The Senate on Thursday passed for second reading, a constitution amendment bill which prescribes Higher National Diploma or its equivalent as the minimum educational qualification requirement for anyone seeking the position of President or state governors in Nigeria.
The bill sponsored also prescribes National Diploma or its equivalent as the minimum qualification for federal and state lawmakers.
The bill which is sponsored by a member of the Peoples Democratic Party (PDP) from Plateau State, Senator Isfifanus Gyang, seeks to alter the Constitution of the Federal Republic of Nigeria to provide for the amendment of Sections 65 (2) (a), and 131 (d).
It will also amend Section 106 (c) and Section 177 (d) on minimum education qualification for those seeking election into the State Assembly, Governor, National Assembly and office of the President.
The bill seeks the alteration of section 65 (2) (a) of the Constitution which deals with the qualifications for intending members of the National Assembly
The current law, which the bill seeks to amend reads, “A person shall be qualified for election under subsection (1) of this section if he has been educated up to at least School Certificate level or its equivalent.”
Section 65 (2) (a) has now been rephrased to read “if he has been educated to at least a National Diploma level or its equivalent.”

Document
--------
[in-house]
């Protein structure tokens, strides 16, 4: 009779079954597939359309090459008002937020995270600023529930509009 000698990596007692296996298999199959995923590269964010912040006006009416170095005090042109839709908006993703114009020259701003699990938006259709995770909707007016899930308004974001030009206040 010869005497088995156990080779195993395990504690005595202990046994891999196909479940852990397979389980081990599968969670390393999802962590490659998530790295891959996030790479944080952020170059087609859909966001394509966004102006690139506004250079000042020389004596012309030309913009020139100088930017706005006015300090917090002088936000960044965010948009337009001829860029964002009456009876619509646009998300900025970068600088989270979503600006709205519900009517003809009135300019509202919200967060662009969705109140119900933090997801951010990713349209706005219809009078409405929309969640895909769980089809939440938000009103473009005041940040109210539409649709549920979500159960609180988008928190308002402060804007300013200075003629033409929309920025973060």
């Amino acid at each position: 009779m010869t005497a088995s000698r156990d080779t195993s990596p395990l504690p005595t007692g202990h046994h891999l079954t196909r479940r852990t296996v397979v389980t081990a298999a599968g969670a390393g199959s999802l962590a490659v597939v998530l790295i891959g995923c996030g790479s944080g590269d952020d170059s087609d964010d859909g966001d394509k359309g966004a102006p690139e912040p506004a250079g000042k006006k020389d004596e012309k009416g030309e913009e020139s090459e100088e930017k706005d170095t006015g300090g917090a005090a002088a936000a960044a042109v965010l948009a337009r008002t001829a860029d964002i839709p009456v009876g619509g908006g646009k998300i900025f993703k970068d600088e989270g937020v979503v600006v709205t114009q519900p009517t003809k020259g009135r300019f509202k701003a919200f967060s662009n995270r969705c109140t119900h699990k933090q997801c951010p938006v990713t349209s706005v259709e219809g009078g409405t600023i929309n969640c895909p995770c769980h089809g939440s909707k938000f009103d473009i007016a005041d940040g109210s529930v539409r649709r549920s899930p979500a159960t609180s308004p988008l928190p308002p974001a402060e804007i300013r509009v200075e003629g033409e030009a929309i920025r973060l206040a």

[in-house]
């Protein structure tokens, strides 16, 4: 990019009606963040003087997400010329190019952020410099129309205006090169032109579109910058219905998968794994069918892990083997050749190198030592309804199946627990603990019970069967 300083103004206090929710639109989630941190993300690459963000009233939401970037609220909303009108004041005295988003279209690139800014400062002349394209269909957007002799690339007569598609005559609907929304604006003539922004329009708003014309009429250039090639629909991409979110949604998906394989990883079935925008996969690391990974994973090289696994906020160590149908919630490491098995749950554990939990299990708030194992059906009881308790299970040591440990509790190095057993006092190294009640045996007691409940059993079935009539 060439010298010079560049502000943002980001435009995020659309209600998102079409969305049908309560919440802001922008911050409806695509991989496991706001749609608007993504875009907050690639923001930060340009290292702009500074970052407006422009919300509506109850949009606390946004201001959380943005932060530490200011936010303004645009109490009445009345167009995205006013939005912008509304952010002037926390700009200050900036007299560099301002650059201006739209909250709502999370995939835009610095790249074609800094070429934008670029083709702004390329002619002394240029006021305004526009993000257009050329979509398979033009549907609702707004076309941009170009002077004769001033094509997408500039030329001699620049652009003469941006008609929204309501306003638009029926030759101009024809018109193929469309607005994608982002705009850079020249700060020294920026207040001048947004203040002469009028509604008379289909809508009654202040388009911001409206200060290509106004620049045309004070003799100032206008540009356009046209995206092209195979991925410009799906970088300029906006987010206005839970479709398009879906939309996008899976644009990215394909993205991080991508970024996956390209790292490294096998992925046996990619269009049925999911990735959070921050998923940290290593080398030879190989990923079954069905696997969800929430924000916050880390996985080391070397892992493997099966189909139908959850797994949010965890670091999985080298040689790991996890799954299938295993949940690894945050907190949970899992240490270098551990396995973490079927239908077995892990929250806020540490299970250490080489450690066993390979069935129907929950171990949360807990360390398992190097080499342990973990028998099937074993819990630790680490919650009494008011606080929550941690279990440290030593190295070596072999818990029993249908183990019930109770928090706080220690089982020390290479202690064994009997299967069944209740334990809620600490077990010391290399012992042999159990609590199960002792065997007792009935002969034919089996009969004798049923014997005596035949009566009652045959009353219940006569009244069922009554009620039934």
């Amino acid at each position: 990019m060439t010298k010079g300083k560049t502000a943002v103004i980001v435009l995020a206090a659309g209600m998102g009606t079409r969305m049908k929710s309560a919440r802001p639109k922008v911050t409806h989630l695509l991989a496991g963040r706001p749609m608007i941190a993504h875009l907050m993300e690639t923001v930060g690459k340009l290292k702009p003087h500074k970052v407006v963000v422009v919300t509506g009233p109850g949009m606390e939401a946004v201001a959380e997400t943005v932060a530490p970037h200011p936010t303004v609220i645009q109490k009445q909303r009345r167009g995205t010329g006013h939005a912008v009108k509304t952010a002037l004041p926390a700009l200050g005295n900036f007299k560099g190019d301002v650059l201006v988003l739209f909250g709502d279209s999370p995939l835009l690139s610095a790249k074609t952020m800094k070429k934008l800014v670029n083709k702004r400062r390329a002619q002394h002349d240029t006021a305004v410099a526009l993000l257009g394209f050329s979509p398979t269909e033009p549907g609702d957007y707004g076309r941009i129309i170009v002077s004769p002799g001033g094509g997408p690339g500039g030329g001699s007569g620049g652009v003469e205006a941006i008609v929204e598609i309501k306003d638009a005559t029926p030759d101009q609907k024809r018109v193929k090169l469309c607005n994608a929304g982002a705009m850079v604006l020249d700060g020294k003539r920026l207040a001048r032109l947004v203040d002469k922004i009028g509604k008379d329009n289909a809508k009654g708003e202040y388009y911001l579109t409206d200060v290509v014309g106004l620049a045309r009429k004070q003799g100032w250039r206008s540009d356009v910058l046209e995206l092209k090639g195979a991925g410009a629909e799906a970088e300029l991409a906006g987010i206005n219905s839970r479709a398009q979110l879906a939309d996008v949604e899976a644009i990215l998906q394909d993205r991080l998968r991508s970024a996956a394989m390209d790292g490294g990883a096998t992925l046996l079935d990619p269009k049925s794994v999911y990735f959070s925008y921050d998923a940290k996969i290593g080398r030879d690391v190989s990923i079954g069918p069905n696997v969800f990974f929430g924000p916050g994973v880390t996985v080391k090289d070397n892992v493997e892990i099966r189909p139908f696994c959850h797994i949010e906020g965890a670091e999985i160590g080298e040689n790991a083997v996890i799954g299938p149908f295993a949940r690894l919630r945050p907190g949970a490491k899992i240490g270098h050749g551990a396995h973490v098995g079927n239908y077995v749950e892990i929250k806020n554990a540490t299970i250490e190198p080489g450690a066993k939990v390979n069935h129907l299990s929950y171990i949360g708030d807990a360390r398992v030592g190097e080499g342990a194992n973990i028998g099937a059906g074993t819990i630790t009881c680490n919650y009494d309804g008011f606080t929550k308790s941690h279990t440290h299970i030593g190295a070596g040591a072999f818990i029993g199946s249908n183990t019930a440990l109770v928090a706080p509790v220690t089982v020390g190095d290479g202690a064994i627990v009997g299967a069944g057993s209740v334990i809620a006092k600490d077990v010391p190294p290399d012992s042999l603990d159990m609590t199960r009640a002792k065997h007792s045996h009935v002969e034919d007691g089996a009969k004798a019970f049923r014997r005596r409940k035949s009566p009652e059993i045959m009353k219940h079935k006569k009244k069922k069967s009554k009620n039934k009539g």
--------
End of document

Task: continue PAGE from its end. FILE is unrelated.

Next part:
The bill also seeks the alteration of Section 131 (d) which deals with minimum requirements for anyone running for the office of the governor.
The current Section of the Constitution states that the person must have “been educated up to at least School Certificate level or its equivalent”.
Section 131 (d) is now rephrased to read: “He has been educated up to at least HND level or’ its equivalent.”
For House of Assembly, the bill seeks the alteration of section 106 (c) of the Constitution.
According to the existing law, anyone aspiring to be a member of the House of Assembly must have “been educated up to at least the School Certificate level or its equivalent”.
The Senate President, Ahmad Lawan, referred the bill to the Committee on Constitution Review after the senators passed the proposed amendment for second reading.